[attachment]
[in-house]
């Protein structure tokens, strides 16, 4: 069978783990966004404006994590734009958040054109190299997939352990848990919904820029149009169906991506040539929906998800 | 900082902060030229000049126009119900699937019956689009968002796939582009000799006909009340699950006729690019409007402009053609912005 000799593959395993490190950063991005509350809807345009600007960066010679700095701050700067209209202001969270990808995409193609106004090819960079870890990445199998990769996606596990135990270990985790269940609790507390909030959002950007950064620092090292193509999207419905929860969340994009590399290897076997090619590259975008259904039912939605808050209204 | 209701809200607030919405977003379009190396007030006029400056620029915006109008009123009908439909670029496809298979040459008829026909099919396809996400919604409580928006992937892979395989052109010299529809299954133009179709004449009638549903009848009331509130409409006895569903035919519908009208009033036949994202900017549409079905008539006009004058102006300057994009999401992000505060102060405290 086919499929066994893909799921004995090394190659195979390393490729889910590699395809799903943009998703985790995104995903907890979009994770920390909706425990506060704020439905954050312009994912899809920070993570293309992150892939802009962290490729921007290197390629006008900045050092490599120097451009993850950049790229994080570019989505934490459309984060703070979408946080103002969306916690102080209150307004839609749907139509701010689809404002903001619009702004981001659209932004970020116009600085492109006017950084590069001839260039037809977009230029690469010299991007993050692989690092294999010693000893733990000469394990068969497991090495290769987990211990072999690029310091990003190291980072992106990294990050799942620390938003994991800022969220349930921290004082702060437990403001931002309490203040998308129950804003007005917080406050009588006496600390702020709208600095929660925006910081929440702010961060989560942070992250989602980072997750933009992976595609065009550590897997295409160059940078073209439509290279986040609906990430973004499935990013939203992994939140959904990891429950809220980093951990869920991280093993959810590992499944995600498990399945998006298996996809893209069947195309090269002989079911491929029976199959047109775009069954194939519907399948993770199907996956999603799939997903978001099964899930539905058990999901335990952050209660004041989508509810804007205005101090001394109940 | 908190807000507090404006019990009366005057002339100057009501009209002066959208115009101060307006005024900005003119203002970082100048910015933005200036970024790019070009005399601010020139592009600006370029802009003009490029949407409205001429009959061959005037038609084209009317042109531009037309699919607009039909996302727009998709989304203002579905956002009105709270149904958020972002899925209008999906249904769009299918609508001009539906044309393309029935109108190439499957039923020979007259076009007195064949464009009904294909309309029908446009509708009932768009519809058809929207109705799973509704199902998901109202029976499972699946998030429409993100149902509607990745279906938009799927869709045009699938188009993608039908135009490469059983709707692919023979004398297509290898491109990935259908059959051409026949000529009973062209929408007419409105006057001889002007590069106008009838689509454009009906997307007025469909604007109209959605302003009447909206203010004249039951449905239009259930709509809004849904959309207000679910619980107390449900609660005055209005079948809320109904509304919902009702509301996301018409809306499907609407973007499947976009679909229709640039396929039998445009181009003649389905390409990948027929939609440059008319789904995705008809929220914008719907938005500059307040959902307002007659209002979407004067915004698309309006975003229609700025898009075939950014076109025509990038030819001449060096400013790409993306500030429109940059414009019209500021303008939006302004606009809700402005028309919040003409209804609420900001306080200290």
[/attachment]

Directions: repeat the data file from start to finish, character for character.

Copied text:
[in-house]
């Protein structure tokens, strides 16, 4: 069978783990966004404006994590734009958040054109190299997939352990848990919904820029149009169906991506040539929906998800 | 900082902060030229000049126009119900699937019956689009968002796939582009000799006909009340699950006729690019409007402009053609912005 000799593959395993490190950063991005509350809807345009600007960066010679700095701050700067209209202001969270990808995409193609106004090819960079870890990445199998990769996606596990135990270990985790269940609790507390909030959002950007950064620092090292193509999207419905929860969340994009590399290897076997090619590259975008259904039912939605808050209204 | 209701809200607030919405977003379009190396007030006029400056620029915006109008009123009908439909670029496809298979040459008829026909099919396809996400919604409580928006992937892979395989052109010299529809299954133009179709004449009638549903009848009331509130409409006895569903035919519908009208009033036949994202900017549409079905008539006009004058102006300057994009999401992000505060102060405290 086919499929066994893909799921004995090394190659195979390393490729889910590699395809799903943009998703985790995104995903907890979009994770920390909706425990506060704020439905954050312009994912899809920070993570293309992150892939802009962290490729921007290197390629006008900045050092490599120097451009993850950049790229994080570019989505934490459309984060703070979408946080103002969306916690102080209150307004839609749907139509701010689809404002903001619009702004981001659209932004970020116009600085492109006017950084590069001839260039037809977009230029690469010299991007993050692989690092294999010693000893733990000469394990068969497991090495290769987990211990072999690029310091990003190291980072992106990294990050799942620390938003994991800022969220349930921290004082702060437990403001931002309490203040998308129950804003007005917080406050009588006496600390702020709208600095929660925006910081929440702010961060989560942070992250989602980072997750933009992976595609065009550590897997295409160059940078073209439509290279986040609906990430973004499935990013939203992994939140959904990891429950809220980093951990869920991280093993959810590992499944995600498990399945998006298996996809893209069947195309090269002989079911491929029976199959047109775009069954194939519907399948993770199907996956999603799939997903978001099964899930539905058990999901335990952050209660004041989508509810804007205005101090001394109940 | 908190807000507090404006019990009366005057002339100057009501009209002066959208115009101060307006005024900005003119203002970082100048910015933005200036970024790019070009005399601010020139592009600006370029802009003009490029949407409205001429009959061959005037038609084209009317042109531009037309699919607009039909996302727009998709989304203002579905956002009105709270149904958020972002899925209008999906249904769009299918609508001009539906044309393309029935109108190439499957039923020979007259076009007195064949464009009904294909309309029908446009509708009932768009519809058809929207109705799973509704199902998901109202029976499972699946998030429409993100149902509607990745279906938009799927869709045009699938188009993608039908135009490469059983709707692919023979004398297509290898491109990935259908059959051409026949000529009973062209929408007419409105006057001889002007590069106008009838689509454009009906997307007025469909604007109209959605302003009447909206203010004249039951449905239009259930709509809004849904959309207000679910619980107390449900609660005055209005079948809320109904509304919902009702509301996301018409809306499907609407973007499947976009679909229709640039396929039998445009181009003649389905390409990948027929939609440059008319789904995705008809929220914008719907938005500059307040959902307002007659209002979407004067915004698309309006975003229609700025898009075939950014076109025509990038030819001449060096400013790409993306500030429109940059414009019209500021303008939006302004606009809700402005028309919040003409209804609420900001306080200290």